It’s amazing how things tend to balance themselves out.
Last week, I came into work to find a complimentary email from our sports stringer commending Herald reporter Michael Potestio and I on our coverage of his beat while he was away on vacation.
A few messages up in the queue, I saw an email from someone that ended in a way that completely deflated my good mood:
“I am sorry to say that the Merritt Herald is hardly worth the walk down the street to pick it up, and it is no wonder that people in this town are depressed. Thanks for nothing.”
In my line of work, I am very, very familiar with the theory that it takes people from all walks of life to keep this world a-spinnin’.
But it’s frustrating when you are doing the best job you can and you honestly stand behind your work because that commitment makes you much more vulnerable to the cruelty intended in comments like that.
It is fair if someone doesn’t like or doesn’t agree with what’s in the paper. It is fair if someone thinks that a particular topic deserves more coverage. But it is possible to express these sentiments without adding an insult and insinuating that the paper is somehow responsible for people’s mental health.
It’s one thing to be disappointed. It’s entirely another to be unnecessarily harsh about it.
Remember that there is a real live human reading your nasty email on the other end of cyberspace. How would you like to sit there and start your day by reading something so demeaning? What if I came down to your work to belittle you and tell you what a pathetic job you’re doing, and make all kinds of outlandish assumptions about the disastrous effects of your sub-par work?
Of course everyone thinks their story or their cause is the most important. Likely, to them, at that time, it is.
But we deal with a lot of information and are constantly on deadline. If that doesn’t sound stressful enough, throw in an unhealthy number of excessive egos and their demands that everything go their way.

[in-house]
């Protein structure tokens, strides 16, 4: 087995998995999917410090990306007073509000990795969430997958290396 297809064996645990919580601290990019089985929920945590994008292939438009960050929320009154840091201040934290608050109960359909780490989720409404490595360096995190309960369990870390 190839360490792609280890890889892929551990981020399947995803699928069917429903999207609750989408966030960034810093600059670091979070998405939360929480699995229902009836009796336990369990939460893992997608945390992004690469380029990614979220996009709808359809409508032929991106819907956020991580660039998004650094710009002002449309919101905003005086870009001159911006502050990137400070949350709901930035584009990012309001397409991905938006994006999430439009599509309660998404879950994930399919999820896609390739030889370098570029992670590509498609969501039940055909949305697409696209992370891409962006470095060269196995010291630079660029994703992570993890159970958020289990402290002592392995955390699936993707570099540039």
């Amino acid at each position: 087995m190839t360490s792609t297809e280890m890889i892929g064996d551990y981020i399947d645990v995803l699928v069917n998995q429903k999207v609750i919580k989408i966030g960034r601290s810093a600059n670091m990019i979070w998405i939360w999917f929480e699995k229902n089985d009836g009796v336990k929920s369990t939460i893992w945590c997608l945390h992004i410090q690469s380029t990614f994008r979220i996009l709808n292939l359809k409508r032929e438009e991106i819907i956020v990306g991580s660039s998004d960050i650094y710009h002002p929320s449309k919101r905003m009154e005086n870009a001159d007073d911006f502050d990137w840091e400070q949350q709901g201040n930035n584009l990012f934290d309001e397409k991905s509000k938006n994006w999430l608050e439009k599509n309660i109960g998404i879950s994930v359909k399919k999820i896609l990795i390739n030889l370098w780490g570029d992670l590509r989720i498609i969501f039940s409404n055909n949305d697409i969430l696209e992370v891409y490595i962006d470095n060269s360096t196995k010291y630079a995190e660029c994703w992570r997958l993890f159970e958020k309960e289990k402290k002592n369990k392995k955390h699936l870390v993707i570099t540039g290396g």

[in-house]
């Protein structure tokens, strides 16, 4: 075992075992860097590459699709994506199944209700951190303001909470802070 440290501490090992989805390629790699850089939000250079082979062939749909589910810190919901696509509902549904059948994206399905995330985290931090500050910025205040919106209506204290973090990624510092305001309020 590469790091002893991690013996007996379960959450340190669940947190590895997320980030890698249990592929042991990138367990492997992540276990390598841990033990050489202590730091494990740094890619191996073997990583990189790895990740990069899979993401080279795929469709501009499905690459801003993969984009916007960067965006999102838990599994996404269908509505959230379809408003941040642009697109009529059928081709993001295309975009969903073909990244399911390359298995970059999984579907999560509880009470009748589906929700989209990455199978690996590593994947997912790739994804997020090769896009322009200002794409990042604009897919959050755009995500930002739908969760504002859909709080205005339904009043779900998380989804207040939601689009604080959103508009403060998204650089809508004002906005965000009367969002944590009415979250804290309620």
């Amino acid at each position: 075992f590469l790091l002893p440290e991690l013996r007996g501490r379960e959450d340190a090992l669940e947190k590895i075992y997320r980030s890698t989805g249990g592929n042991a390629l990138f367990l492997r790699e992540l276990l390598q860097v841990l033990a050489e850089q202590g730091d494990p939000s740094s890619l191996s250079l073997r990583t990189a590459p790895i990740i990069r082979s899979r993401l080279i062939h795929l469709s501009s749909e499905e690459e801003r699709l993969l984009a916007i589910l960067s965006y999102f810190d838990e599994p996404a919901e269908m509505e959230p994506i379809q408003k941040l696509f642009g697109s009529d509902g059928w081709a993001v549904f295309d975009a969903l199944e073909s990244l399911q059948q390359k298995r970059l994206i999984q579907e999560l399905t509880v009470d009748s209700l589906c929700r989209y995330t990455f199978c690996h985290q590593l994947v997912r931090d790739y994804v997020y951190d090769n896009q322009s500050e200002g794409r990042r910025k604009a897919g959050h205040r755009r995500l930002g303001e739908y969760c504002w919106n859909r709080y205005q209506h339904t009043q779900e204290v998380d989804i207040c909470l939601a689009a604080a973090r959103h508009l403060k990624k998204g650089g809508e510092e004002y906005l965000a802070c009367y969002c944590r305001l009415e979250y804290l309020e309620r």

It’s similar to what I like to call the “shame game,” which is played with reporters and editors everywhere, I’m sure.
It goes like this: someone is upset by the opinions or someone quoted in a news story, so that somebody directs their criticism where they mistakenly think it’s due — the editor of the newspaper.
“Shame on you for printing that,” they say in lieu of any constructive criticism.
Just because you don’t agree with it doesn’t make it wrong. I understand that is a tough pill to swallow when it comes to your most staunchly-held opinions or your experience with a particular topic.
But telling somebody “shame on you” for the opinion of another is misled and entirely unnecessary. It’s an attempt to school-marm your way around actual criticism, which is constructive, thought out, and most importantly, is open to a similarly constructive and thought out rebuttal — not spur-of-the-indignant-moment emailing.
Whatever the case may be, personalizing something that is impersonal only serves to irritate, condescend and offers nothing constructive.
Think before you type.